The viability of shipping cargo by truck from China to Europe has been greeted with extreme skepticism by forwarders following news that CEVA Logistics and some partners were planning to launch a road service from Jan. 1, 2019.
A truck left Khorgos on the China-Kazakhstan border on Nov. 13 in a pilot project conducted under the TIR (Transports Internationaux Routiers) initiative, a global system that allows road transport operators to only declare their data once when moving goods across multiple borders. The truck took just 13 days to reach Poland.
The TIR convention has been in operation around the world for more than 40 years, but China joined the initiative earlier this year, allowing the truck to make one continuous road freight journey across Asia without multiple cross-border delays at customs. It was a joint effort involving the International Road Transport Union (IRU), CEVA Logistics, Shanghai Jet-rail International Transportation, and Alblas International Logistics as the operator.
Following the pilot shipment, Torben Bengtsson, CEVA Logistics greater China executive vice president, said trucking freight along the route could save up to 50 percent of the door-to-door cost compared with air and could cut at least 10 days delivery time compared with rail.
“The market is eager for the new product. We have a lot of customers waiting for the start of a regular service. During the coming weeks we will prepare to start regular operations as early as possible in 2019,” he said.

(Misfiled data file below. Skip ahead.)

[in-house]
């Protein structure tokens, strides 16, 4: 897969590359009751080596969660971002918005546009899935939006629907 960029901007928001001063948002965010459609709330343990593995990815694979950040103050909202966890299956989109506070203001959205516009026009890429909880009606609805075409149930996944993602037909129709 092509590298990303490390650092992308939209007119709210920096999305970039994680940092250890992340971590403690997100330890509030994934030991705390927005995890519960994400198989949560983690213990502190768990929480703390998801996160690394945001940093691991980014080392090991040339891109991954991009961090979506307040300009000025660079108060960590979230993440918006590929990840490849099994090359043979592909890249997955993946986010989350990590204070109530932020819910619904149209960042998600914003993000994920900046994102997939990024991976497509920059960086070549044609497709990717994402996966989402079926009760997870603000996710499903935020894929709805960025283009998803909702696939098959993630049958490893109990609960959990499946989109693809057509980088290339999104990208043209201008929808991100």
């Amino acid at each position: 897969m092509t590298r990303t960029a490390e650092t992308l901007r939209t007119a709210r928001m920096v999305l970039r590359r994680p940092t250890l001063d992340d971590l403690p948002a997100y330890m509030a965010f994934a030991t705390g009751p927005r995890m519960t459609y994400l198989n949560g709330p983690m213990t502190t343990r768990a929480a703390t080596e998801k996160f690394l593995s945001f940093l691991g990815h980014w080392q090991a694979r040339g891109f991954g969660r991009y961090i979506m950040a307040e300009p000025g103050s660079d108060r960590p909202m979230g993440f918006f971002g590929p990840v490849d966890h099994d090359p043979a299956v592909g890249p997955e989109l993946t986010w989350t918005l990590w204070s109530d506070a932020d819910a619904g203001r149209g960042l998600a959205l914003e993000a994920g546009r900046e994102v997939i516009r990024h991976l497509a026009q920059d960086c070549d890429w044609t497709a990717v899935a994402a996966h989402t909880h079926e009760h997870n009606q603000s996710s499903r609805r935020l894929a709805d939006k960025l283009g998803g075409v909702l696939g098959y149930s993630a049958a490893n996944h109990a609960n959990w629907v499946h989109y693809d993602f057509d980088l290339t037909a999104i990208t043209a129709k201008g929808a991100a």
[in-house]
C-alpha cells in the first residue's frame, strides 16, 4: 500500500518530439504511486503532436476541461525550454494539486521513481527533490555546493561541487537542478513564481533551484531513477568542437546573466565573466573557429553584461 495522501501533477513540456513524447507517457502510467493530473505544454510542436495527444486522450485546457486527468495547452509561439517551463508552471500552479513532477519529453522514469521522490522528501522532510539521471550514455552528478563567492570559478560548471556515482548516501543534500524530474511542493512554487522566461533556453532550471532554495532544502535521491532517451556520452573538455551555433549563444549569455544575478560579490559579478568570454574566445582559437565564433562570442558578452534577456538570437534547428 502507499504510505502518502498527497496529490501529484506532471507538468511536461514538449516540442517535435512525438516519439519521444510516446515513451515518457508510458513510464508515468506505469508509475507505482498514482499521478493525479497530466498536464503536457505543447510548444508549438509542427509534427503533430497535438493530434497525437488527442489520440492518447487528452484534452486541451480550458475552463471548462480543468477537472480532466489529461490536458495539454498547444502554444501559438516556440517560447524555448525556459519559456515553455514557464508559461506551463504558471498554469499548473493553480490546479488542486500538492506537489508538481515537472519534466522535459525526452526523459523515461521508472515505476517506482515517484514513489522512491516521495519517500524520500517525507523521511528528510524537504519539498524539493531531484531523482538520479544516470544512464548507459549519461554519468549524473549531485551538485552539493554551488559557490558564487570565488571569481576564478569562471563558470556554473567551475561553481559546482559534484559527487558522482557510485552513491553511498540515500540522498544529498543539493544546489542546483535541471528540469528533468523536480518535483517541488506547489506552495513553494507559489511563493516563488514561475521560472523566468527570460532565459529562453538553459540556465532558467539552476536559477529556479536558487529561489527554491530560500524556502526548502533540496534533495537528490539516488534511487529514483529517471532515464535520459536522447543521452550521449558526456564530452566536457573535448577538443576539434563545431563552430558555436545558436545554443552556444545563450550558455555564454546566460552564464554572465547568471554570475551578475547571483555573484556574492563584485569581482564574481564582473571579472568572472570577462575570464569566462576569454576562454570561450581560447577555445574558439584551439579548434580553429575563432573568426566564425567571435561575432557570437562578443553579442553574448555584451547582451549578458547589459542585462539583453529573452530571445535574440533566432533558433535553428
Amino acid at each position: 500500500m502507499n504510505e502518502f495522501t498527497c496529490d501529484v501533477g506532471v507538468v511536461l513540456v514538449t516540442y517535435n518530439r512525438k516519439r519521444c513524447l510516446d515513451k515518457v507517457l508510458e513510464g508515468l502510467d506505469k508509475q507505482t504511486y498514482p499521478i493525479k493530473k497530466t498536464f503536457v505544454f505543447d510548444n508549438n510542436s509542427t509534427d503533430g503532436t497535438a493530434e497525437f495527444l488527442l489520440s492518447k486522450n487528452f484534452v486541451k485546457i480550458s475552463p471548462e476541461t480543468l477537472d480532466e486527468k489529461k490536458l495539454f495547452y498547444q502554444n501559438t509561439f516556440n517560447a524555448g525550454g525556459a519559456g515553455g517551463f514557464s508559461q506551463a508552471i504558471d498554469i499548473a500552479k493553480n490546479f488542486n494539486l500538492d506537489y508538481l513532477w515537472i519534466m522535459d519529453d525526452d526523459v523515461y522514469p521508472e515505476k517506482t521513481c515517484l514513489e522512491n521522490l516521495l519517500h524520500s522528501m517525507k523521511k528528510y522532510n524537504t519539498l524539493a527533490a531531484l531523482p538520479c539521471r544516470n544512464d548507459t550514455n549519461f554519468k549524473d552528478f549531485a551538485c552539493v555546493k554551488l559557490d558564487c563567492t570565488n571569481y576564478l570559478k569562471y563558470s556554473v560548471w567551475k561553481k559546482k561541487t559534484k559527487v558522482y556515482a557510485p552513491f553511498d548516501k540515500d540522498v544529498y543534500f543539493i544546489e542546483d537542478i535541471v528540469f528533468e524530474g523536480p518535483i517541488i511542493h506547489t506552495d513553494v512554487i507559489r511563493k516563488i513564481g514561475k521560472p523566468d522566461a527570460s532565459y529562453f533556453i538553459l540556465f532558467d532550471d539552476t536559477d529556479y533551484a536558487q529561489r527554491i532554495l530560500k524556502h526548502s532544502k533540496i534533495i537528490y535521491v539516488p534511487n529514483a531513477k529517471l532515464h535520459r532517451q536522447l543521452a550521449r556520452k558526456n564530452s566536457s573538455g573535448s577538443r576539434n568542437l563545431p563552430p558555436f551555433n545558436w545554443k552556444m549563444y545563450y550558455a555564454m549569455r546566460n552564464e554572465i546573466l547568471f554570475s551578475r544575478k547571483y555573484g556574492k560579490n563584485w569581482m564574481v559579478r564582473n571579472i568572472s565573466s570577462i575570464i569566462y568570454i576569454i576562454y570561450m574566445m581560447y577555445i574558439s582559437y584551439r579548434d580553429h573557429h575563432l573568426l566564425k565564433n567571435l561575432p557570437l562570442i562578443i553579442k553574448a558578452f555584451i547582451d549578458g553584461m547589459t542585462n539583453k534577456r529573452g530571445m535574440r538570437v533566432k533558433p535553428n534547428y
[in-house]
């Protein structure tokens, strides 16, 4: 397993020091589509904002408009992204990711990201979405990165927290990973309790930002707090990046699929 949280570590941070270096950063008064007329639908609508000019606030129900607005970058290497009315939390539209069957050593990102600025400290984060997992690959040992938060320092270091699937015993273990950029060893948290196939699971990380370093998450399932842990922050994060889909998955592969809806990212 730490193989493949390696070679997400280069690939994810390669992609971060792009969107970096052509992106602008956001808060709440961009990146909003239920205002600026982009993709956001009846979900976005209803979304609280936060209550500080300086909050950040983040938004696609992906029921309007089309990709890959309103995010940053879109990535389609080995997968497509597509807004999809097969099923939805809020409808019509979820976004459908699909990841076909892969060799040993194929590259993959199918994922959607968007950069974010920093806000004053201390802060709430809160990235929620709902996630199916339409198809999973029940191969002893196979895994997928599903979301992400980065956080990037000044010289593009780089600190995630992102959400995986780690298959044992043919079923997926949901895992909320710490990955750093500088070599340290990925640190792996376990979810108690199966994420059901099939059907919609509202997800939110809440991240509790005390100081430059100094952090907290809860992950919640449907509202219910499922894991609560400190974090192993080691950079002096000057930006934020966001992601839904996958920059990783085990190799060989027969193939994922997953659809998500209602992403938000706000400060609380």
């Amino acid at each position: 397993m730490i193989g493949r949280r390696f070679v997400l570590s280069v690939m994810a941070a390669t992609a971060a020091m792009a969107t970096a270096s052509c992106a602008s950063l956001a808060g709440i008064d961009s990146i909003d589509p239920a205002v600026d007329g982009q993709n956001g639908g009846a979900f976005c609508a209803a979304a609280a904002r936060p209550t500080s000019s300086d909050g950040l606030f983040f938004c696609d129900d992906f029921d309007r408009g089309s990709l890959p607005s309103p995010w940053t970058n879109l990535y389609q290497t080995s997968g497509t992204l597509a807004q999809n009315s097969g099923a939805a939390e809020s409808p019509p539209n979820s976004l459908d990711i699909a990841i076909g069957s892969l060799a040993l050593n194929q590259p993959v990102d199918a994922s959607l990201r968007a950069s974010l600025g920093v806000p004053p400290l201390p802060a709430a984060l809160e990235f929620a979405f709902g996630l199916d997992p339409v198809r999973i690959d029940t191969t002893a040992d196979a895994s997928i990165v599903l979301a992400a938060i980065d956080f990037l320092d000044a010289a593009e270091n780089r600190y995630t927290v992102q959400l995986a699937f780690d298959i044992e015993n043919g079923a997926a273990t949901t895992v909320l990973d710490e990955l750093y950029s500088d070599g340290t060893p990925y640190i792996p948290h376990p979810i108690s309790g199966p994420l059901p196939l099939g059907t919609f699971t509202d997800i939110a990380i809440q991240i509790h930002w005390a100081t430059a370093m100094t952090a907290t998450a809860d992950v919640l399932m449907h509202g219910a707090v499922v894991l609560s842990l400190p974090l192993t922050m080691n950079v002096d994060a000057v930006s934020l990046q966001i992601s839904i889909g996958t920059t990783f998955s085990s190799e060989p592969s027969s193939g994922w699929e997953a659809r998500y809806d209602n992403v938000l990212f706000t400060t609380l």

Trucks over long distances — viable?
But forwarders contacted by JOC.com expressed grave doubts at the economics of operating truck shipments across such long distances.
Edoardo Podesta, Dachser managing director, air and sea logistics Asia Pacific, said he could not see how the trucking service could be economical compared to rail.
“Customs, road conditions, regulation issues, security, driver shifts, etc., make it a very complicated, risky way of transportation, particularly for high-value consumer electronics goods, which could be tempted by an alleged saving of a few days' transit time compared to rail or even sea-air,” he said.
“Can you imagine a broken down truck full of iPads in the middle of nowhere? Maybe — and it is a big maybe — it could work one day. Perhaps we are now in a similar situation like the first experiments with rail five or even more years ago, but today it seems to me more like marketing than a real solution to customers’ needs.”
Sebastiaan Scholte, CEO of Jan de Rijk Logistics, was equally skeptical. “The cost will be too high in order to be competitive,” he said, pointing out that if a shipper wanted a shorter transit period than sea, the products the shipper was moving would probably have a higher value density to warrant the faster time that would command a greater cost.
One of the partners involved in the China-Europe truck pilot was Jan Alblas, CEO of Alblas (Netherlands), and he said the ideal transport time by road from China to Europe was 10 days. Using his company’s own drivers and equipment would allow that transit time to be achieved, he said.